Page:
Although antipyrine and lorazepam have been individually used in the separate assessment of phase I and phase II liver function, their simultaneous use after a single injection has also been suggested and the plasma total-body clearances of the two agents were not different when they were administered alone or in combination.

Placebo‐controlled comparative study of the anxiolytic activity and of the pharmacokinetics of oral and sublingual lorazepam in generalized anxiety

Both the oral and sublingual lorazepam produced a significant anxiolytic effect; there was no statistically significant difference between the therapeutic effectiveness of the two forms of lorzepam.

Analysis of lorazepam and its 30-glucuronide in human urine by capillary electrophoresis: evidence for the formation of two distinct diastereoisomeric glucuronides.

Analysis of the extracts prepared from enzymatically hydrolyzed urines by MEKC in the presence of 2-hydroxypropyl-beta-CD revealed the enantiomerization process of LOR (observation of two peaks of equal magnitude connected with a plateau zone).



Lorazepam: glucuronide formation in the cat.

The findings indicate that the cat is capable of using glucuronidation as a major route of conjugation, contrary to the many reports that cats conjugate exogenous materials poorly with glucuronic acid.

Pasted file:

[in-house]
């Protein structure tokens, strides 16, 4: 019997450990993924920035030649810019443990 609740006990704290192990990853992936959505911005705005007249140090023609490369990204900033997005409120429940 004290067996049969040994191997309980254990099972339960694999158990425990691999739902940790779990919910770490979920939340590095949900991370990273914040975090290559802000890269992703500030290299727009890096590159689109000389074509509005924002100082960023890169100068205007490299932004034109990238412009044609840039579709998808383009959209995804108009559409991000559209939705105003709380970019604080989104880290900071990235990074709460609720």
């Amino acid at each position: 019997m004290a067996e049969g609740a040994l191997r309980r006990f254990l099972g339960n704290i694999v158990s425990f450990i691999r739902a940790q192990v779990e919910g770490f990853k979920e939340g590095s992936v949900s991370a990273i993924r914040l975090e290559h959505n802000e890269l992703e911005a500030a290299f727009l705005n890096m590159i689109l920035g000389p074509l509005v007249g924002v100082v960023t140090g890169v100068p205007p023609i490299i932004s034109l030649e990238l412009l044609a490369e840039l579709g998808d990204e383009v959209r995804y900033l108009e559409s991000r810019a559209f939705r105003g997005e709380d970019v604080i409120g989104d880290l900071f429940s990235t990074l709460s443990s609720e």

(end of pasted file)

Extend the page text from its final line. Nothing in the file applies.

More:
Radioassay of blood, various tissues, and excreta indicated that the drug was well absorbed and the fate of oxazepam in humans was similar to that in dogs and pigs.

Central nervous system and cardiovascular effects of lorazepam in man

The sedative‐hypnotic activity of single oral doses of lorazepam, a new member of the benzodiazepine series, acted indirectly on vasomotor reflexes by way of the central nervous system and about two thirds of the doses were recovered in urine as glucuronide within 96 hours.

Lorazepam (WY 4036) as a pre‐operative medication

A pilot study in sixty gynaecological patients suggested that lorazepam in 2 mg doses was a suitable pre-operative medication with few side-effects and without overt effects on the respiratory or

Some considerations as to the determination and significance of biologic half-life.

The biologic half-life of a drug as determined from the terminal exponential phase of appropriate semilogarithmic plots is shown to dictate the steady-state levels of drug upon repetitive dosing,

Lorazepam versus Glutethimide as a Sleep‐Inducing Agent for the Geriatric Patient

ABSTRACT: The safety of lorazepam was compared with that of a standard drug, glutethimide, in 50 chronically ill geriatric patients. Repeated physical examinations, laboratory determinations and

Bioavailability of Drugs: The Digoxin Dilemma

Determination of absolute bioavailability of a given digoxin preparation requires a comparative study using intravenous digoxin as a standard, and is unlikely to account for unexpected clinical results during digoxin therapy.

Oral premedication with lorazepam (Ativan): a comparison with heptabarbitone (Medomin) and diazepam (Valium).

The results of the trial suggest that in these doses the three drugs were almost equipotent in sedative effect whilst lorazepam showed appreciably better anterograde amnesia for the day of operation.

Hypnotic efficacy of lorazepam and flurazepam

In a double‐blind crossover study involving 15 insomniac subjects, the hypnotic efficacy of lorazepam, 2 and 4 mg, was compared with flurazepam, 15 and 30 mg, and placebo. Five subjective measures